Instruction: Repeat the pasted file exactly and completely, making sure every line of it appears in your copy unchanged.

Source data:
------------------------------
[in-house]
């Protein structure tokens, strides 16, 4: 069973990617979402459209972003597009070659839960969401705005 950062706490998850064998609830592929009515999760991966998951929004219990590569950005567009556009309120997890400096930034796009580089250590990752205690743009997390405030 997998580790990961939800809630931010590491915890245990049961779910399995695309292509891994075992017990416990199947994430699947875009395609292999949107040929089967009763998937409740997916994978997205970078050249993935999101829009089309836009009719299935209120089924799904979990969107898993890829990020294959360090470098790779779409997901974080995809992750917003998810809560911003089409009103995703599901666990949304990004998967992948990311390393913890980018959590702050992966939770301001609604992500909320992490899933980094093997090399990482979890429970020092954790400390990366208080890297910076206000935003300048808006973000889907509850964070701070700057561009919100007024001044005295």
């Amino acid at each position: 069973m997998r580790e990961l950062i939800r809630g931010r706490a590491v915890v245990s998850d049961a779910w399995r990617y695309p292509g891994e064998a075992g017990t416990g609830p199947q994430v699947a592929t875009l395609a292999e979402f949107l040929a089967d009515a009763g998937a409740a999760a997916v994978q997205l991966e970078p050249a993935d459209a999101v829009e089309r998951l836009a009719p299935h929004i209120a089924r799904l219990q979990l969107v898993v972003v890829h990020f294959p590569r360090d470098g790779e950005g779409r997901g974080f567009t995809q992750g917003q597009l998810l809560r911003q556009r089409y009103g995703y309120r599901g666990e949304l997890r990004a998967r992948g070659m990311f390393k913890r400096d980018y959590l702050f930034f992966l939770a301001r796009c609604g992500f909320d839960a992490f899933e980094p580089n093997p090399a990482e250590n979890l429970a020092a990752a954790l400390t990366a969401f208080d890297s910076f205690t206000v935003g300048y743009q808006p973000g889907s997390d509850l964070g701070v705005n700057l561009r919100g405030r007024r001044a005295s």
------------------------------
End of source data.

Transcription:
[in-house]
């Protein structure tokens, strides 16, 4: 069973990617979402459209972003597009070659839960969401705005 950062706490998850064998609830592929009515999760991966998951929004219990590569950005567009556009309120997890400096930034796009580089250590990752205690743009997390405030 997998580790990961939800809630931010590491915890245990049961779910399995695309292509891994075992017990416990199947994430699947875009395609292999949107040929089967009763998937409740997916994978997205970078050249993935999101829009089309836009009719299935209120089924799904979990969107898993890829990020294959360090470098790779779409997901974080995809992750917003998810809560911003089409009103995703599901666990949304990004998967992948990311390393913890980018959590702050992966939770301001609604992500909320992490899933980094093997090399990482979890429970020092954790400390990366208080890297910076206000935003300048808006973000889907509850964070701070700057561009919100007024001044005295």
């Amino acid at each position: 069973m997998r580790e990961l950062i939800r809630g931010r706490a590491v915890v245990s998850d049961a779910w399995r990617y695309p292509g891994e064998a075992g017990t416990g609830p199947q994430v699947a592929t875009l395609a292999e979402f949107l040929a089967d009515a009763g998937a409740a999760a997916v994978q997205l991966e970078p050249a993935d459209a999101v829009e089309r998951l836009a009719p299935h929004i209120a089924r799904l219990q979990l969107v898993v972003v890829h990020f294959p590569r360090d470098g790779e950005g779409r997901g974080f567009t995809q992750g917003q597009l998810l809560r911003q556009r089409y009103g995703y309120r599901g666990e949304l997890r990004a998967r992948g070659m990311f390393k913890r400096d980018y959590l702050f930034f992966l939770a301001r796009c609604g992500f909320d839960a992490f899933e980094p580089n093997p090399a990482e250590n979890l429970a020092a990752a954790l400390t990366a969401f208080d890297s910076f205690t206000v935003g300048y743009q808006p973000g889907s997390d509850l964070g701070v705005n700057l561009r919100g405030r007024r001044a005295s």